Publication Date: September 8, 2016

DCL ID:  GEN-16-17

Subject: Campus Policing

Summary: Guidance on Campus Policing, Clery Act Disclosures, and Related Civil Rights Obligations

Dear Colleague:

From Minnesota, to Baton Rouge, to Dallas, to Cincinnati, these past years have been marked by a series of heartbreaking and deeply disturbing events that raise profound questions about community and police relations, racial justice, and officer and public safety1 – questions that we as a nation have struggled with for decades.  As college and university leaders, you know that campuses are microcosms of our broader society, and thus these community challenges are not removed from the campus environment, but instead reverberate there.  I know you take seriously your responsibility to ensure campuses are safe communities, supporting and protecting all students.  Further, campuses can provide a safe and open place for dialogue on the issues of the day, including discussions of law enforcement, which require adequate attention to campus policing as well.

As you welcome students, faculty, and staff back to campus for a new academic year, I write to call your attention to these issues, to highlight the legal responsibilities you have to address such issues on campus, and to share resources that can help you do so, particularly the Final Report of the President’s Task Force on 21st Century Policing (Task Force Report).  I also call on you as leaders of institutions of higher education to commit to adopting and implementing applicable Task Force recommendations in your own campus policing context by using the recommendations as a template for self-assessment and organizational change.  Such efforts can ensure public safety and public trust while creating safe environments for students and preventing discrimination and the excessive use of force.

Currently, there are more than 800 campus police departments around the country, along with additional private security firms that are contracted to perform law enforcement functions on campuses.2 Local law enforcement agencies operate on or around campuses as well.  These campus law enforcement agencies (as well as their private and local analogs) must address the same complex set of challenges faced by municipal law enforcement agencies around the country, while also operating in a unique campus context under a specific set of university responsibilities and legal considerations.  While communities across the country must tackle these issues, campuses in particular must ensure that all students feel safe, supported, and able to learn and thrive – a responsibility that falls to all members of the university community, including but not limited to campus police and security staff.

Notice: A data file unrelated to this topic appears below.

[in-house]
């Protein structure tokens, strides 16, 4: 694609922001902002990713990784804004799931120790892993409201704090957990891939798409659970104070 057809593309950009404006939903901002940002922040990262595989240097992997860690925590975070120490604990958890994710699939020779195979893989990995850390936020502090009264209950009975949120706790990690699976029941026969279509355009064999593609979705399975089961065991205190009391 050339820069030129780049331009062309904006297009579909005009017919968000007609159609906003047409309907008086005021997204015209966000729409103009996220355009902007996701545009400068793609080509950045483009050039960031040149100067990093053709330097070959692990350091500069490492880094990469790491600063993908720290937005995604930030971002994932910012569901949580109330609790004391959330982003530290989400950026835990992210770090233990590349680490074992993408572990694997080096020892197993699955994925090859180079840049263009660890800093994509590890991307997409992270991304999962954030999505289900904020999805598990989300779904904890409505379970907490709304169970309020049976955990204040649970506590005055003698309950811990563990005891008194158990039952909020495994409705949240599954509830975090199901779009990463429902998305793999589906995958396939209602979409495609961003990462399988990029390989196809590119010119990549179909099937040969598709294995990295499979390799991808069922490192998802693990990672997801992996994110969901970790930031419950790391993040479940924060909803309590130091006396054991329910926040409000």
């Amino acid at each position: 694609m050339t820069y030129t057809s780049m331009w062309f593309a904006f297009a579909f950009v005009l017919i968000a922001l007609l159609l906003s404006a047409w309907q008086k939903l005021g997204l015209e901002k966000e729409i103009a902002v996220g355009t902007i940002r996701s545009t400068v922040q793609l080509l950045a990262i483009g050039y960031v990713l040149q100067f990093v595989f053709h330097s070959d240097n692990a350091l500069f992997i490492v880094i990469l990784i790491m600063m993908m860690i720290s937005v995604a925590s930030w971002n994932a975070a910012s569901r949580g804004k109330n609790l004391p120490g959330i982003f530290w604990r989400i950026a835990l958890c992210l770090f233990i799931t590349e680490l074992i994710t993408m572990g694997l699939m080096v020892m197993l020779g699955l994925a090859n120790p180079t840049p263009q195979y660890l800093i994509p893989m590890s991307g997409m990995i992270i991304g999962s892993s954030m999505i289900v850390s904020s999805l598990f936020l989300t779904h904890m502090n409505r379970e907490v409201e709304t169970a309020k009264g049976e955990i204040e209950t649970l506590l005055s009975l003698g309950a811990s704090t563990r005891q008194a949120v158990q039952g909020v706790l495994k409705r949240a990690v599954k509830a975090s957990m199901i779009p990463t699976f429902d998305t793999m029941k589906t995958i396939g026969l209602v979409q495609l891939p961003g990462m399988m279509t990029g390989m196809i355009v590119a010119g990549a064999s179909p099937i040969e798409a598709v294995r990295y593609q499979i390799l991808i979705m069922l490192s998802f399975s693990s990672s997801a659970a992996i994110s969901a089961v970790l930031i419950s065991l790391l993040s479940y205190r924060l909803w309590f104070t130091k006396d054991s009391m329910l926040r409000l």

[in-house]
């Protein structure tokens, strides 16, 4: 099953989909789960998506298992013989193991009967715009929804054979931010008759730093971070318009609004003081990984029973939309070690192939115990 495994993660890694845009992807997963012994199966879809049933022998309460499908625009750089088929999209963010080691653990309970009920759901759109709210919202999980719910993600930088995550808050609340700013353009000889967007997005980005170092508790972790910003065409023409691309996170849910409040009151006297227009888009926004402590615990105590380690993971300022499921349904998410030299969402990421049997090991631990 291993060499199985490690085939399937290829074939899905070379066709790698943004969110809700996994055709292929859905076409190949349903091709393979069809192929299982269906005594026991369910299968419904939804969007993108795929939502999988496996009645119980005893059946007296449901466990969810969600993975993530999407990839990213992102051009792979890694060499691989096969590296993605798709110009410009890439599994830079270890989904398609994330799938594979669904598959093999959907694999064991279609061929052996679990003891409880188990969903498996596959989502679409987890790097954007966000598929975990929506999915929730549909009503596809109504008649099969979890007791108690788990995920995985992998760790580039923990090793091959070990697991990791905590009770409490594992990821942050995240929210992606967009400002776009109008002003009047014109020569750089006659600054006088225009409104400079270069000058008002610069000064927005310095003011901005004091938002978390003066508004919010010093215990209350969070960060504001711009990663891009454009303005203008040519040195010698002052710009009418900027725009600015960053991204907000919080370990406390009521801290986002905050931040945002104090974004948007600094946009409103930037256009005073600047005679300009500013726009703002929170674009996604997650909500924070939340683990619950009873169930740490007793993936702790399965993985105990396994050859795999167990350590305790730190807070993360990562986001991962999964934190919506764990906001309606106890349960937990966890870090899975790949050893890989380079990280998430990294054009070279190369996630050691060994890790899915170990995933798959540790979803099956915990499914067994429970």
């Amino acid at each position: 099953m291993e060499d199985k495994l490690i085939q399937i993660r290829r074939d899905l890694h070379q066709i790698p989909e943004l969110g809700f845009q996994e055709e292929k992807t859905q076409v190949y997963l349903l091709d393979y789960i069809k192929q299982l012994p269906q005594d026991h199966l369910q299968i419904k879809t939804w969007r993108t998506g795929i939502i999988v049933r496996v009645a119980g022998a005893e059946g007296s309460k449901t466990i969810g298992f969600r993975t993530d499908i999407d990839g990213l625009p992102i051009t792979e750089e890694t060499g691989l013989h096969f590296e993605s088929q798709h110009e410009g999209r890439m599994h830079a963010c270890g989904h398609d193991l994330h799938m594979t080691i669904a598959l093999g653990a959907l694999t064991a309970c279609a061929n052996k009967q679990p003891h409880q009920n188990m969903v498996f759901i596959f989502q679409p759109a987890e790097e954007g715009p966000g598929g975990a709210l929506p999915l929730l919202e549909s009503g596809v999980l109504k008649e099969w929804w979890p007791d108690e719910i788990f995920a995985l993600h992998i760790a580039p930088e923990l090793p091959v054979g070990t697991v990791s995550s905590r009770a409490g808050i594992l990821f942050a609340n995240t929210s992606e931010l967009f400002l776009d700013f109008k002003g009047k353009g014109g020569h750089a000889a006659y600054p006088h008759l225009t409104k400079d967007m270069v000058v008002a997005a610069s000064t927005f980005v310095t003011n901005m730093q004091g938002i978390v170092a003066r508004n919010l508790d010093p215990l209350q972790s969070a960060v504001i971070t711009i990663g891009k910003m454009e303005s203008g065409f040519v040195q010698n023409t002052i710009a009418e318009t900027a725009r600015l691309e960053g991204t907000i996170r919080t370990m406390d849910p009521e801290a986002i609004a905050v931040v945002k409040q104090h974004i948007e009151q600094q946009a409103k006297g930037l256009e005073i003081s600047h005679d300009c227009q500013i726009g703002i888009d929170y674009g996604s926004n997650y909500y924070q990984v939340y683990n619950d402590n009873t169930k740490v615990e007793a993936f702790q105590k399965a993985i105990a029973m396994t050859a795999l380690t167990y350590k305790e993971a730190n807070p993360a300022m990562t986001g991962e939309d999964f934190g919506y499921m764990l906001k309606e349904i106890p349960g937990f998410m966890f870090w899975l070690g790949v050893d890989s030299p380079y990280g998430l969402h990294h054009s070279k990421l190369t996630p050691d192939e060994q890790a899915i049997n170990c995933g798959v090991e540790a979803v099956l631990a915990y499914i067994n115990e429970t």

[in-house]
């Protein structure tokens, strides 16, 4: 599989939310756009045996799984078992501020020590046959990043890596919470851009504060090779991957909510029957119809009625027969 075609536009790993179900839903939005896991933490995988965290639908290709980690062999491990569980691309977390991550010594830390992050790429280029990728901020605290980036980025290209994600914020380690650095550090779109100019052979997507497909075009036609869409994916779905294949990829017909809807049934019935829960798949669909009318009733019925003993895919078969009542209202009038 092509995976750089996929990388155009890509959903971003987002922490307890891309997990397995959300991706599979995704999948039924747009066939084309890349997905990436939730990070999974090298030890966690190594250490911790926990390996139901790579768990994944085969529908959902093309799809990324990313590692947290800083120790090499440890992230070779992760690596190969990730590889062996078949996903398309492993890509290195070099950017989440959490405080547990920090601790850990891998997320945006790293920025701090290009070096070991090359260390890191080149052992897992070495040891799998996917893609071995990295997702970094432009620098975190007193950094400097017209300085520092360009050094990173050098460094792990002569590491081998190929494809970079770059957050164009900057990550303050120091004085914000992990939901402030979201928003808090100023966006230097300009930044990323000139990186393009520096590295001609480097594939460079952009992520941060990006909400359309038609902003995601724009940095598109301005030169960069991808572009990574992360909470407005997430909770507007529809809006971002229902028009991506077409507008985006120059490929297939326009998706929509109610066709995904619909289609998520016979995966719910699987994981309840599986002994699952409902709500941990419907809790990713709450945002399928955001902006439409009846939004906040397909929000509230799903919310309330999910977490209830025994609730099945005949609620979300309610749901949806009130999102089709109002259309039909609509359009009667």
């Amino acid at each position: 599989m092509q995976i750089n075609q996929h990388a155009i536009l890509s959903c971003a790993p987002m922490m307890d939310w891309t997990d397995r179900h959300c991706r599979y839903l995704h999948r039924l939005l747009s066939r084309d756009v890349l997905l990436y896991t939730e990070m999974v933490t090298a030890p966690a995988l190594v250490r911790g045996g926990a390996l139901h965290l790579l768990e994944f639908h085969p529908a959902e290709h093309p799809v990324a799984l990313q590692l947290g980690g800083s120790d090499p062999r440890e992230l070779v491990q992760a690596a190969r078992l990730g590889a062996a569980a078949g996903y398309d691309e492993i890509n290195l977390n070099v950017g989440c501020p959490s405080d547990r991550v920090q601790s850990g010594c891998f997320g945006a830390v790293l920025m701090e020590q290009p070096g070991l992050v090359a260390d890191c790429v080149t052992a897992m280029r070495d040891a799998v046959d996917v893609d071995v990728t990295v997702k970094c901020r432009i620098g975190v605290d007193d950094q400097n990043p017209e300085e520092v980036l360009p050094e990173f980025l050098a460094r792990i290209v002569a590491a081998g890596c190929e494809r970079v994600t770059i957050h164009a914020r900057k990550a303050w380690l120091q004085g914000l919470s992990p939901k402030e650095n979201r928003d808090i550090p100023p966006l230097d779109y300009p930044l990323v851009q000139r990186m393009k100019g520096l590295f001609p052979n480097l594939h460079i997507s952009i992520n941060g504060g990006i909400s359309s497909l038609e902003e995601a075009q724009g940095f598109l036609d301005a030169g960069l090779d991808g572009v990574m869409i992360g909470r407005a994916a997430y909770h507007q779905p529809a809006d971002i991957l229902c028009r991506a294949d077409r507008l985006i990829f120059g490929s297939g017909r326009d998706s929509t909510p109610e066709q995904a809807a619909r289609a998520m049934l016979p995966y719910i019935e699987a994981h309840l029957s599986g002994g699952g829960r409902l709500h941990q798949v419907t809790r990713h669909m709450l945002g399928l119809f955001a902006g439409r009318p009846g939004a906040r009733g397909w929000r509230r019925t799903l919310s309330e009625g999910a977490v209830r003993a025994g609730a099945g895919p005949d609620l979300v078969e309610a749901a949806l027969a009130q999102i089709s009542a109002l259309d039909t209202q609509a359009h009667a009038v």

Like their municipal counterparts, it is essential for campus police departments to engage in comprehensive professional development and training and to meaningfully engage the community and build community relationships and trust. Thus, the comprehensive recommendations from the Task Force Report are applicable to 21st century policing not just in communities, but also on campuses.  The President tapped a variety of community and law enforcement leaders to establish this Task Force in late 2014 and charged them with engaging in a robust public engagement process and soliciting testimony and recommendations from a diverse array of community, civil rights and faith leaders, students, law enforcement officers, researchers, and others in order to identify best practices and develop a consensus set of recommendations for how policing practices can promote effective crime reduction and build public trust.3  The Task Force recommendations cover a wide range of topics, including changing the culture of policing, embracing community policing concepts, ensuring fair and impartial policing, focusing on officer wellness and safety, implementing new technologies, and building community capital.  I encourage you and the law enforcement professionals on your campuses to make use of this valuable resource, while also considering the specific complexities of the campus setting.